Watch this and notice that it's a large, supposedly engineered operation and that nowhere is the barge even half submerged, but still, it all went to **** very quickly.


    https://www.youtube.com/watch?v=8_nTLIuk6Hk
     
  10. PAR
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    PAR Yacht Designer/Builder

    This isn't a very fair comparison, as an inappropriate load setup was employed and mechanical failures resulted during the lift, plus the operators also screwed the pooch with the lift.
     
  11. waikikin
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    waikikin Senior Member

    That's a fair movable weight(? chained down?) in the excavator considering the the bucket & arm at extension, it's really not a big barge by any means at 30' x 10'. Working over the "bow" with that might be fine... are you dredging with the excavator or using other gear for that?

    Again, this isn't a fair comparison but just shows that sometimes stuff can go wrong, I like that the driver tried until the end to climb out before bailing
    https://www.youtube.com/watch?v=zbqDqAguB84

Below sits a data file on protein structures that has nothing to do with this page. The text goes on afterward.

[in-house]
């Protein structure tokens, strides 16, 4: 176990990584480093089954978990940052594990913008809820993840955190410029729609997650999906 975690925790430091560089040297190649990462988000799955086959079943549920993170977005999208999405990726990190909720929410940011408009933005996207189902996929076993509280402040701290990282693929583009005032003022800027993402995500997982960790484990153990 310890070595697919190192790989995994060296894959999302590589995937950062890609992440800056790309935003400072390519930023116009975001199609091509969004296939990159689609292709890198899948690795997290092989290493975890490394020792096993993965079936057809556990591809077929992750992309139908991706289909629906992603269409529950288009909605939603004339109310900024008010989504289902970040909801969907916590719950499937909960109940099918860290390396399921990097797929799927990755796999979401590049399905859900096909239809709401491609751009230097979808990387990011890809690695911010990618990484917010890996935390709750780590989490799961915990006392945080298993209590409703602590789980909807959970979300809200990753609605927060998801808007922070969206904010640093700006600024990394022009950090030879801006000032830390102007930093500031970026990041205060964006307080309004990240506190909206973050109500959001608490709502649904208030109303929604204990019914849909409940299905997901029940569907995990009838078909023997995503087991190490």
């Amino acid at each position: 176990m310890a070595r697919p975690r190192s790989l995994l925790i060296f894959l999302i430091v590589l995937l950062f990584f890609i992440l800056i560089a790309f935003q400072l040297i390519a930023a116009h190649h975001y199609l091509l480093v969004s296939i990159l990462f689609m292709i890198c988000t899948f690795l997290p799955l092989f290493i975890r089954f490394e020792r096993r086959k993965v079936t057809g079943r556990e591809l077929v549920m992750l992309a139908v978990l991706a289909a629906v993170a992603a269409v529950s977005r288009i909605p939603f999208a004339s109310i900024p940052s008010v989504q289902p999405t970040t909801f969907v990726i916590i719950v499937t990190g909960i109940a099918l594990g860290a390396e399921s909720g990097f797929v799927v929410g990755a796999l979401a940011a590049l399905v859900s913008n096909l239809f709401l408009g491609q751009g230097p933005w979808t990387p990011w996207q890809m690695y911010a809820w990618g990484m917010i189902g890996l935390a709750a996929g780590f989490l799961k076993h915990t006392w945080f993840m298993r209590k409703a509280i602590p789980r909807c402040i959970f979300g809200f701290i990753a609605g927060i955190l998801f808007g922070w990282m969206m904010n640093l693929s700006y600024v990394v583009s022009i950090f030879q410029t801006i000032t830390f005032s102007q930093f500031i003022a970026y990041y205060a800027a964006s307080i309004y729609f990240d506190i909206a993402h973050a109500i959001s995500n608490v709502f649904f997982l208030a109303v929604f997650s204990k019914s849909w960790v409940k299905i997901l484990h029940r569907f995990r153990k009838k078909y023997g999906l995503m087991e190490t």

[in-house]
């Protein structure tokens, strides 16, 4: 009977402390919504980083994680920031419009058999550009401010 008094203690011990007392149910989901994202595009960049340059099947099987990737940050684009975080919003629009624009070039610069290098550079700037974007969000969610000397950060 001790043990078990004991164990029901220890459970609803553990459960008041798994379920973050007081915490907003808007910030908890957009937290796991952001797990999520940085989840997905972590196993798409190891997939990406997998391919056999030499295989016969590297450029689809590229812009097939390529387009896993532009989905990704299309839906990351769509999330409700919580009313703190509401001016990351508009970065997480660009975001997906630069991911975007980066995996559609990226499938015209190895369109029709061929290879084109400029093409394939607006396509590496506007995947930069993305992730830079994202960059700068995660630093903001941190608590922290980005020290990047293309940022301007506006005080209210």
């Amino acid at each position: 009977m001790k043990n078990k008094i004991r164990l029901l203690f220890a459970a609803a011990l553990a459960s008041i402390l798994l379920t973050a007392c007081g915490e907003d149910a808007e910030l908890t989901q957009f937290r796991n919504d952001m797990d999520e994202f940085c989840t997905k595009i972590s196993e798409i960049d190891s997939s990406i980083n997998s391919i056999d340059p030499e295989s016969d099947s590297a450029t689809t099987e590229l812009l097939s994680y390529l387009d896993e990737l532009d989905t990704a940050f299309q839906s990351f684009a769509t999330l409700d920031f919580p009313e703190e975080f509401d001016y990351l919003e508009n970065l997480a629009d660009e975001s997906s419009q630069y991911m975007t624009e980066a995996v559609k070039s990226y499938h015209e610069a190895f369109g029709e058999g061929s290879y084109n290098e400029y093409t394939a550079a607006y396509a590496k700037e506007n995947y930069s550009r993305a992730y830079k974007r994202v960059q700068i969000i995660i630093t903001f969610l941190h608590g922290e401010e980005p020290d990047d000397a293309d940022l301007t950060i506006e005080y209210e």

All the best in your endeavours from Jeff
     
  12. SamSam
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    SamSam Senior Member

    So here you have a guy with a 10 foot wide barge, 4 feet deep, asking how much he can pile on top of it, not in it, but on top of it, before it submerges. I figure the barge has about 9 tons displacement per foot, so even with only the 20 ton excavator on it the barge is already sunk more than halfway. Add the airman air compressor, and a Lincoln sa-200 welder. Then add the weight of the steel barge itself, being maybe 6 tons. Consider that the op apparently thinks the lighter than air nitrogen will give more loading capacity, and that he doesn't generally seem to know much about what he's doing as far as working off of a barge.

    I don't know much about working off a barge either, but I would think twice about swinging the bucket of a 20 ton excavator off to the side of a 10' wide, 4' high barge that was almost 75% submerged to begin with, and then piling up a mound of unstable saturated mud until the point of submersion, but that's just my uneducated opinion.